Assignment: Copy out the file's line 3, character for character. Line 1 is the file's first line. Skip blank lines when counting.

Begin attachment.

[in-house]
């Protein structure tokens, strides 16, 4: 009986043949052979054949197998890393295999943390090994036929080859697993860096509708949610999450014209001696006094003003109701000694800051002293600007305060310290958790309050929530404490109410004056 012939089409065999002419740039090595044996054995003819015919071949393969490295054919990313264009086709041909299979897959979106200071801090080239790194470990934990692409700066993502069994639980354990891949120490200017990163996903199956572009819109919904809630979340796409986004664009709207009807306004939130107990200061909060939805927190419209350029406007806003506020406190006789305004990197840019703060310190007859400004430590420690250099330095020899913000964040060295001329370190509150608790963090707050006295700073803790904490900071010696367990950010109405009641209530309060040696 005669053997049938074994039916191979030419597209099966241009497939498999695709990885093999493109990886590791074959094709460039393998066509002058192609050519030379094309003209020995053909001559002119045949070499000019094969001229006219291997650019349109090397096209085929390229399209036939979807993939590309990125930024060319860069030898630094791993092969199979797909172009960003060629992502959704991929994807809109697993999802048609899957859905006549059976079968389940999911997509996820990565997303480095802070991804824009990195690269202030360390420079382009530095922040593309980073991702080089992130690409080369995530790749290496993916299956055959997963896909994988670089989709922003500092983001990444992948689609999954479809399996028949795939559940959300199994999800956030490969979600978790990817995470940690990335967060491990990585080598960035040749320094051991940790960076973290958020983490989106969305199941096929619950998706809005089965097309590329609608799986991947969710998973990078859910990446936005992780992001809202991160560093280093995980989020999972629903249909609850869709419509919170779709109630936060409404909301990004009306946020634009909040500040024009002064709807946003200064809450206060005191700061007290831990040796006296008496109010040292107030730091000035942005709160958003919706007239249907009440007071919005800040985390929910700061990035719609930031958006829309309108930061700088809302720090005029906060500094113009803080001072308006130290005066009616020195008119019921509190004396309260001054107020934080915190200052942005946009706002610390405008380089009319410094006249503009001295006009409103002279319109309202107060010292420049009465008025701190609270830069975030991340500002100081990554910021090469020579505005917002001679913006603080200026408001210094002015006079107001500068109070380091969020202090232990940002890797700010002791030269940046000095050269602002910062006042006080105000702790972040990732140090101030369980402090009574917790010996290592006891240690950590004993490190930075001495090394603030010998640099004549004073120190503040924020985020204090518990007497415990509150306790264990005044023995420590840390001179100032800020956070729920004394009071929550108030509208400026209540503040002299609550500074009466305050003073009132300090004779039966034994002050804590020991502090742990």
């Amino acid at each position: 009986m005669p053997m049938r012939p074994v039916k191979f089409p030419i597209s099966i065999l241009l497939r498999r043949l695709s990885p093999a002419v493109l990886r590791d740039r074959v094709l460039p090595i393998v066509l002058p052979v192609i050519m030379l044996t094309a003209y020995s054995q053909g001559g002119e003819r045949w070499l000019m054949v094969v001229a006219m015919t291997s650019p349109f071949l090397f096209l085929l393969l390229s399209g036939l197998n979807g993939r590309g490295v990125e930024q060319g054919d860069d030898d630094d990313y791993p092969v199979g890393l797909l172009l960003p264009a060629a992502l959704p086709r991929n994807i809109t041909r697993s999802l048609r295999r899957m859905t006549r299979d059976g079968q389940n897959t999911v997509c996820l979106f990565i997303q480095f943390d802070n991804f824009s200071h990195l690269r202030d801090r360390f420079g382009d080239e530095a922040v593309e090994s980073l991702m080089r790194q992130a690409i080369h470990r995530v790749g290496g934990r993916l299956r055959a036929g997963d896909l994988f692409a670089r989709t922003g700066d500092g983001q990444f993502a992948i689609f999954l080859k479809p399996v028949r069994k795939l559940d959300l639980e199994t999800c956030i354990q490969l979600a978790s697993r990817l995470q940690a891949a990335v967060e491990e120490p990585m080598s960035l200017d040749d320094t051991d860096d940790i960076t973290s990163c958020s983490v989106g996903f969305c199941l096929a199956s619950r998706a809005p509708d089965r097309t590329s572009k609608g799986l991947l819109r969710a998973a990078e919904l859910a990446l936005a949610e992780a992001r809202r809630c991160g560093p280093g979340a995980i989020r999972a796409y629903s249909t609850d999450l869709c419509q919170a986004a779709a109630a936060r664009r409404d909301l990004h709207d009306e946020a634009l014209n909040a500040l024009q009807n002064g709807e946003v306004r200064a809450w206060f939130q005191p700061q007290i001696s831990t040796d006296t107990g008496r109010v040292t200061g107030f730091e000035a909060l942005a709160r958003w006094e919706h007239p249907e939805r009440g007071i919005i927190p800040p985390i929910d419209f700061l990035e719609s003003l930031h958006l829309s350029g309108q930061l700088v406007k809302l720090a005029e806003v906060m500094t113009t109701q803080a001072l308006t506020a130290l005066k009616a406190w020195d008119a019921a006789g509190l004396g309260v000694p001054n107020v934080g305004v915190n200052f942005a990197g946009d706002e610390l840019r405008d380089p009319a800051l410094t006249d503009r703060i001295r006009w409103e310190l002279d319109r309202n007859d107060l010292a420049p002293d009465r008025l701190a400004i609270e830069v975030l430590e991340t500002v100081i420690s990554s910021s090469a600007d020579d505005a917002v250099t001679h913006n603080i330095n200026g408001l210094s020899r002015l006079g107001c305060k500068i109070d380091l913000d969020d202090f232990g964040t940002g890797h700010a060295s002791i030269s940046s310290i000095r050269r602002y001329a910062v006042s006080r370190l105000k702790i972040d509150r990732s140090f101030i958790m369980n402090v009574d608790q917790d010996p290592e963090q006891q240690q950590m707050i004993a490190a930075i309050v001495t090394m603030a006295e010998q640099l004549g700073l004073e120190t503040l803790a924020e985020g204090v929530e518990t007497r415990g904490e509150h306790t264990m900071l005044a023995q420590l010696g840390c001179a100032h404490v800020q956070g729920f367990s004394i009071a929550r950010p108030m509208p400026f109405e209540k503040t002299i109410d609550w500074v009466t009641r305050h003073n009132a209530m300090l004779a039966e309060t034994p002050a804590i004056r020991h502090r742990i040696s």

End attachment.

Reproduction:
């Amino acid at each position: 009986m005669p053997m049938r012939p074994v039916k191979f089409p030419i597209s099966i065999l241009l497939r498999r043949l695709s990885p093999a002419v493109l990886r590791d740039r074959v094709l460039p090595i393998v066509l002058p052979v192609i050519m030379l044996t094309a003209y020995s054995q053909g001559g002119e003819r045949w070499l000019m054949v094969v001229a006219m015919t291997s650019p349109f071949l090397f096209l085929l393969l390229s399209g036939l197998n979807g993939r590309g490295v990125e930024q060319g054919d860069d030898d630094d990313y791993p092969v199979g890393l797909l172009l960003p264009a060629a992502l959704p086709r991929n994807i809109t041909r697993s999802l048609r295999r899957m859905t006549r299979d059976g079968q389940n897959t999911v997509c996820l979106f990565i997303q480095f943390d802070n991804f824009s200071h990195l690269r202030d801090r360390f420079g382009d080239e530095a922040v593309e090994s980073l991702m080089r790194q992130a690409i080369h470990r995530v790749g290496g934990r993916l299956r055959a036929g997963d896909l994988f692409a670089r989709t922003g700066d500092g983001q990444f993502a992948i689609f999954l080859k479809p399996v028949r069994k795939l559940d959300l639980e199994t999800c956030i354990q490969l979600a978790s697993r990817l995470q940690a891949a990335v967060e491990e120490p990585m080598s960035l200017d040749d320094t051991d860096d940790i960076t973290s990163c958020s983490v989106g996903f969305c199941l096929a199956s619950r998706a809005p509708d089965r097309t590329s572009k609608g799986l991947l819109r969710a998973a990078e919904l859910a990446l936005a949610e992780a992001r809202r809630c991160g560093p280093g979340a995980i989020r999972a796409y629903s249909t609850d999450l869709c419509q919170a986004a779709a109630a936060r664009r409404d909301l990004h709207d009306e946020a634009l014209n909040a500040l024009q009807n002064g709807e946003v306004r200064a809450w206060f939130q005191p700061q007290i001696s831990t040796d006296t107990g008496r109010v040292t200061g107030f730091e000035a909060l942005a709160r958003w006094e919706h007239p249907e939805r009440g007071i919005i927190p800040p985390i929910d419209f700061l990035e719609s003003l930031h958006l829309s350029g309108q930061l700088v406007k809302l720090a005029e806003v906060m500094t113009t109701q803080a001072l308006t506020a130290l005066k009616a406190w020195d008119a019921a006789g509190l004396g309260v000694p001054n107020v934080g305004v915190n200052f942005a990197g946009d706002e610390l840019r405008d380089p009319a800051l410094t006249d503009r703060i001295r006009w409103e310190l002279d319109r309202n007859d107060l010292a420049p002293d009465r008025l701190a400004i609270e830069v975030l430590e991340t500002v100081i420690s990554s910021s090469a600007d020579d505005a917002v250099t001679h913006n603080i330095n200026g408001l210094s020899r002015l006079g107001c305060k500068i109070d380091l913000d969020d202090f232990g964040t940002g890797h700010a060295s002791i030269s940046s310290i000095r050269r602002y001329a910062v006042s006080r370190l105000k702790i972040d509150r990732s140090f101030i958790m369980n402090v009574d608790q917790d010996p290592e963090q006891q240690q950590m707050i004993a490190a930075i309050v001495t090394m603030a006295e010998q640099l004549g700073l004073e120190t503040l803790a924020e985020g204090v929530e518990t007497r415990g904490e509150h306790t264990m900071l005044a023995q420590l010696g840390c001179a100032h404490v800020q956070g729920f367990s004394i009071a929550r950010p108030m509208p400026f109405e209540k503040t002299i109410d609550w500074v009466t009641r305050h003073n009132a209530m300090l004779a039966e309060t034994p002050a804590i004056r020991h502090r742990i040696s």